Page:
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How to Prevent Ice Dams, Winter’s Insult to Injury

How to

Ice dams are winter’s way of adding insult to injury. For weeks, you’ve weathered gray skies and the cold. You’ve shoveled sidewalks and driveways to the point of exhaustion. Just when you think you’ve got the upper hand, you look at your roof and notice a huge, eerie edge of ice that looks pretty—but is unsafe not only for your roof but people walking underneath. Let’s look more closely at what ice dams are, why ice dams are dangerous and how to prevent ice dams.

The dark side of ice dams

The one-of-a-kind, hexagonal crystalline structures that form ice may be nature’s masterpiece, but when they team up, beauty takes a chilling turn.

How ice dams form 
How ice dams form

Ice dams occur when water builds up behind a blockage of ice. More specifically:

  • Heat rises into attics that aren’t properly insulated, causing snow on the roof to melt.
  • As water runs toward the colder section of the lower roof, it refreezes and forms a dam.
  • Water pools above the dam and spreads underneath your home’s shingles and sheathing.
  • Water seeps into the attic, through the upper ceiling and can leak down into your walls and insulation—also known as interior seepage.

Left unchecked, interior seepage can cause significant damage to your home. According to the Insurance Information Institute (III), water damage and freezing accounted for almost 22% of all homeowner insurance claims in the U.S. last year with an average claim of $4,757 USD.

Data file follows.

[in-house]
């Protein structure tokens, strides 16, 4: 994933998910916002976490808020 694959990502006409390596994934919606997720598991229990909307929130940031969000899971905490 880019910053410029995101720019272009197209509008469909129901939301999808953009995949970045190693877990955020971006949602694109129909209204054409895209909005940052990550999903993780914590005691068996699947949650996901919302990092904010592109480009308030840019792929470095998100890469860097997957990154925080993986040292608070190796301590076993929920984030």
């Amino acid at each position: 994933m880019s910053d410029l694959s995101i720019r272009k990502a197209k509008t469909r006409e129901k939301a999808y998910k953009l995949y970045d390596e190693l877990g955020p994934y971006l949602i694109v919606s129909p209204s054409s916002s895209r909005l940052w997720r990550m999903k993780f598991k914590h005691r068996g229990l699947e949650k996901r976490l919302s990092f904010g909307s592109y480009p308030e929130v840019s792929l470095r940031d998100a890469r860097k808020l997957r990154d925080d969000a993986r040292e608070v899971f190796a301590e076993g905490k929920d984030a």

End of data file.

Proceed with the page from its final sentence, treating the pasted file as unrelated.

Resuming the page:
Ice dam prevention: Stay ahead of the flow

With a few pre-season precautions, you can prevent ice dams from forming from the get-go.

In the fall:

  • Inspect your roof in early fall for loose shingles and flashing
  • Make sure you have adequate insulation and your attic is well-ventilated
  • Seal any gaps that could potentially vent warm air from the house to the attic
  • Keep the gutters and eaves clear of debris

Throughout the winter:

  • Place close attention to icicles. If they’re confined mainly to the gutters, you’re probably in luck. But if you find water building up behind them, an ice dam may be forming.
  • Check for moisture and water stains in your attic and along the ceiling of your exterior walls. If you notice interior seepage, an ice dam may have formed on your roof.

Damage from ice dams is covered under most standard homeowner insurance policies. However, it’s a good idea to meet with your agent to review your coverage before winter hits.

A quick ice damn solution: Put a sock in it

Even if you’ve taken preventative steps, ice dams can still form. When they do, you’ll want to act quickly before they cause further headaches and damage to your home.

  • Using your SnowPeeler snow rake, remove 3-4 feet of the ridge of ice from the lower edge of the roof.
  • Fill a nylon stocking with the calcium chloride and lay it vertically across the dam. This will melt a channel through the ice.

Calcium chloride ice melt products can be purchased from your local hardware store. Avoid using rock salt or sodium chloride because it may damage your roof.

SAFETY FIRST – Accessing your roof in the winter can be dangerous, especially if you’re using a ladder. If you can’t reach your roof safely, hire a professional snow removal service. Here are a few more tips for clearing snow from your roof.

Ice dam prevention: The bright side

Ice seldom gets good press—think the Titanic and the North American Ice Storm of 1998. But ice dams don’t have to be a pain this winter. They’re both preventable and fixable with the easy and affordable ice dam solutions we’ve described above. So, look at the bright (and shiny) of ice: it chills our drinks and makes hockey, well, hockey!

Easily remove the snow accumulated on the roof with the SnowPeeler!

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